With no evidence that demolishing homes of Palestinian attackers really deters others, and knowing that house demolitions can only increase the hatred of Israel amongst Palestinians, it appears that this policy has failed spectacularly in what it sets out to do. Israel often accuses the Palestinian Authority of incitement and blames it for attacks against Israelis. However, it is to the Israeli occupation and its carefully developed oppressive policies that we should look for incitement.

Would you think kindly of an occupier who has just taken the roof from over your head for any reason whatsoever, let alone political reasons? Israel’s demolition policy is, in the end, a spectacular own goal.

شبابيك: اليوم العالمي للشعوب الأصلية – الشعب الفلسطيني

عرضت الحلقه على قناة العربيه في 9/8/2017

Interview for Muslim Press

First published by Muslim Press on 7/3/2017

‘Moving US Embassy from Tel Aviv to Jerusalem would be explosive’

In an interview with Muslim Press, British Palestinian academic and writer on Middle East Affairs Kamel Hawwash said, “Moving the US Embassy from Tel Aviv to Jerusalem would be explosive as assessed by the Muslim world, the Palestinians and Jordan.”

Below, the full transcript of the interview has been presented.

Muslim Press: Recently, the White House said that further expansion of Israeli settlements “may not be helpful” to ending the conflict. How do you analyze such statement?

Kamel Hawwash: The Israeli settlements in the West Bank, including East Jerusalem are illegal. The USA considers them to be ‘illegitimate’. They have been seen by the international community as an obstacle to peace. To simply refer to them as only unhelpful to ending the conflict, encourages Israel to continue to build hammering the final nail into the 2-state solution coffin. In his joint press conference with Israeli Prime Minister Netanyahu last month, President Trump asked Nentanyahu to hold back on settlement building when a clear statement that Israel must halt all settlement building would have had a far more helpful impact on the prospects for peace.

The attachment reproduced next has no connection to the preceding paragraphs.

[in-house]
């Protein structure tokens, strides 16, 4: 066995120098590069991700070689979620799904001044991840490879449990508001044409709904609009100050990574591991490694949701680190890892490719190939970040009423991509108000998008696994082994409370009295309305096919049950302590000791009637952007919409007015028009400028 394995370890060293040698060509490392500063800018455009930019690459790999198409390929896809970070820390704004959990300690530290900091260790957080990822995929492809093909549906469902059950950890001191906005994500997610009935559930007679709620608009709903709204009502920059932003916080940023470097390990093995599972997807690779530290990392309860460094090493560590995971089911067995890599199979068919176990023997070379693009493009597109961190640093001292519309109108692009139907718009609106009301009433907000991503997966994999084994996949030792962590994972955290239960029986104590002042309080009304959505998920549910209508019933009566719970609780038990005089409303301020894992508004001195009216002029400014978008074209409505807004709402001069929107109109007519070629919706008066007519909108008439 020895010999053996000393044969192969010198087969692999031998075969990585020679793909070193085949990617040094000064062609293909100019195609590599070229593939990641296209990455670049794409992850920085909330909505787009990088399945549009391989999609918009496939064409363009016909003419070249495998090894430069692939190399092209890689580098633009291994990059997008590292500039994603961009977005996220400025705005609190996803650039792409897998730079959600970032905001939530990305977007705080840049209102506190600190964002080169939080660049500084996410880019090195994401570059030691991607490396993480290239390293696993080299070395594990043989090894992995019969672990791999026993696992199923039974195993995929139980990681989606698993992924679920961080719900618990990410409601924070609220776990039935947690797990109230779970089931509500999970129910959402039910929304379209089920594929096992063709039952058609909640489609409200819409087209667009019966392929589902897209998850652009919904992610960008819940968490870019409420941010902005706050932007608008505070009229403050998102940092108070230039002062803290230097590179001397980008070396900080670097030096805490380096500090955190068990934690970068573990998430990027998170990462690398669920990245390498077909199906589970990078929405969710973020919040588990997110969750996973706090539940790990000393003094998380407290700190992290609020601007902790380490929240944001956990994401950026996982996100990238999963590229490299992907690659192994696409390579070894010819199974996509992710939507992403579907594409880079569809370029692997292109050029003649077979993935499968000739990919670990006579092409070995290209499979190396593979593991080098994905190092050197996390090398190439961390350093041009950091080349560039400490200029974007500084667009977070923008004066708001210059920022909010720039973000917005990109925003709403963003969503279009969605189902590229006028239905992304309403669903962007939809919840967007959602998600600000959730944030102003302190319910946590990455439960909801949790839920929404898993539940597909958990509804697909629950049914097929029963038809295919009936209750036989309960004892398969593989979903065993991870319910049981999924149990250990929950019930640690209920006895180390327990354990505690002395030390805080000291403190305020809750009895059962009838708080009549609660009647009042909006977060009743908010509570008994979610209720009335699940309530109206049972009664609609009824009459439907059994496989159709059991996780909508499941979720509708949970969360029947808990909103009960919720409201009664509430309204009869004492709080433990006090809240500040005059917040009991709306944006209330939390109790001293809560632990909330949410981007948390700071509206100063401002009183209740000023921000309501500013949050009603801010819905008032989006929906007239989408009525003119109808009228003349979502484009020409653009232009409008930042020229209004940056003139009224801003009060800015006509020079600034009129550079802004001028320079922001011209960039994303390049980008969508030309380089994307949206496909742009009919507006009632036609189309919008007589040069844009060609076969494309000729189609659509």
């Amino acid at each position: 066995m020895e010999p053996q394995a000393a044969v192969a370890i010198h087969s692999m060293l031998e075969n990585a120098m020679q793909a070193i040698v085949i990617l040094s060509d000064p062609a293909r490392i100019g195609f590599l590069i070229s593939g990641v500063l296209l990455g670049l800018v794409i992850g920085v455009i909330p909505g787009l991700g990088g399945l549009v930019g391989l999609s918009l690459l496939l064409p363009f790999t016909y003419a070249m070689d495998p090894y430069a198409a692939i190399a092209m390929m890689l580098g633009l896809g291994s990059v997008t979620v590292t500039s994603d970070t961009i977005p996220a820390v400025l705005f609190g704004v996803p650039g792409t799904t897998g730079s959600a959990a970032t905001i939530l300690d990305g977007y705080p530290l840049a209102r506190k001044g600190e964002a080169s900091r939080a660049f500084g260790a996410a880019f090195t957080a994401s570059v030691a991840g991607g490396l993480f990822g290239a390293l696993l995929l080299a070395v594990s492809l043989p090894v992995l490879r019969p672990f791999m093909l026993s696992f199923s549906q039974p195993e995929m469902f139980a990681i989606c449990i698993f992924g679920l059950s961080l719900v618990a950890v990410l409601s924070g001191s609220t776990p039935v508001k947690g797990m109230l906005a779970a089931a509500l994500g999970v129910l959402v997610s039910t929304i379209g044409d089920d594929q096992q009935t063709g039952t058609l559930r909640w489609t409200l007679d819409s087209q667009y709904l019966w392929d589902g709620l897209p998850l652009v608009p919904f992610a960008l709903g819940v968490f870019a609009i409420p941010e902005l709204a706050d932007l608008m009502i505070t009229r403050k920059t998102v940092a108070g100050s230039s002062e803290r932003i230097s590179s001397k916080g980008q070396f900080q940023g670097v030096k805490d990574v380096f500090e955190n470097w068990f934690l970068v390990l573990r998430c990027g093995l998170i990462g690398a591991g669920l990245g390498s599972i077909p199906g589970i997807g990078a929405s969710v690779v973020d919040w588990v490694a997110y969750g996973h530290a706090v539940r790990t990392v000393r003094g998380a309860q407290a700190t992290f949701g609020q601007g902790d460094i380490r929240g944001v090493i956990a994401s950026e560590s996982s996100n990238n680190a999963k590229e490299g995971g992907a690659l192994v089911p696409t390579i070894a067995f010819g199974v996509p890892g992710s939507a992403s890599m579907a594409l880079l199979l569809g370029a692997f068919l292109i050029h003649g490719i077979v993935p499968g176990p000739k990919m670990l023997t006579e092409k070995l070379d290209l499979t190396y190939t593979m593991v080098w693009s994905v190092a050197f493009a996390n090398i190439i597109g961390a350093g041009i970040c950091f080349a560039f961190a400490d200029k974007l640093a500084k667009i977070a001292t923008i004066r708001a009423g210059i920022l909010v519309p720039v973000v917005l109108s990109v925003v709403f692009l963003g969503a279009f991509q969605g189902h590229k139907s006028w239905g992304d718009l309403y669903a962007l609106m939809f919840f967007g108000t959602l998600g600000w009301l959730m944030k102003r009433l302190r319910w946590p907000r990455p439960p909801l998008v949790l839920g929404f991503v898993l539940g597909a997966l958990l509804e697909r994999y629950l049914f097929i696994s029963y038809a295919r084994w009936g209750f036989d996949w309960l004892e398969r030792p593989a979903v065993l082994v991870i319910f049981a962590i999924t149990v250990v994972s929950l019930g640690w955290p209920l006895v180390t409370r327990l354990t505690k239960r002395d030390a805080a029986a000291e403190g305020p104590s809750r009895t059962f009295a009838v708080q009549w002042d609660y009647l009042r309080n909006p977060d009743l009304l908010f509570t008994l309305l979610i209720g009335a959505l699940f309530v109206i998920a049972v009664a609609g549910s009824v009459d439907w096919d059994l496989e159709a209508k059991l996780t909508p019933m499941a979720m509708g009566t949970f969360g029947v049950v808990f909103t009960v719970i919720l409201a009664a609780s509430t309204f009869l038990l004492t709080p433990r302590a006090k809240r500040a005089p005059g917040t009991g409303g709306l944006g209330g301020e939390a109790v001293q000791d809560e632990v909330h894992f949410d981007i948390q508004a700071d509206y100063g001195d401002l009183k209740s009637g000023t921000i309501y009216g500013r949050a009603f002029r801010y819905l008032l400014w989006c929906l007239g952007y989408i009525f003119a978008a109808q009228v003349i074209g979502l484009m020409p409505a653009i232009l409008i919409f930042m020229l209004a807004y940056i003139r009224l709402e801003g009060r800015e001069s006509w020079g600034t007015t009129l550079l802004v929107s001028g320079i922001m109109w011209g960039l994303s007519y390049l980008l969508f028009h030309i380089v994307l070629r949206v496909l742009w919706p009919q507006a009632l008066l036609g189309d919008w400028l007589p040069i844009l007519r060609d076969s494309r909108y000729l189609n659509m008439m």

MP: Israel’s High Court has ordered the removal of parts of a Jewish settlement outpost that were built on private Palestinian land, hours after parliament passed a law legalizing similar cases. How do you assess the court’s order?

Kamel Hawwash: The pretence that some settlements are legal and others illegal is a false description of reality as they are all illegal. The distinction between ones built on private Palestinian land and Israeli land wrongly claims to be ‘state land’ is the distinction used. This is rejected by everyone, except Israel whatever its own courts rule.

MP: What’s your take on Donald Trump’s “two-state” switch? How would this affect Israeli-Palestinian conflict?

Kamel Hawwash: In declaring that he will live either with one state or two states as a solution to the Palestine/Israel conflict has effectively put to bed long standing US policy which was for a 2-state solution. This has raised confusion everywhere as it is not clear what he means by a one-state solution, except he says he is for whatever the two parties agree to as if there was some symmetry and equality of power between them. The impact of this shift is still being assessed by both parties to the conflict and other stakeholders and it is not as yet clear how they will interpret this.

MP: Trump has also said that Washington was working to move the US embassy in Israel from Tel Aviv to Jerusalem. What would be the consequences of this action?

Kamel Hawwash: Moving the US Embassy from Tel Aviv to Jerusalem would be explosive as assessed by the Muslim world, the Palestinians and Jordan. It is against longstanding policy of the International Community and recognition of Jerusalem as Israel’s capital is against international Law. It is therefore not even in America’s strategic interest for the move to go ahead when its stated strategic interest is in resolving the conflict as a whole.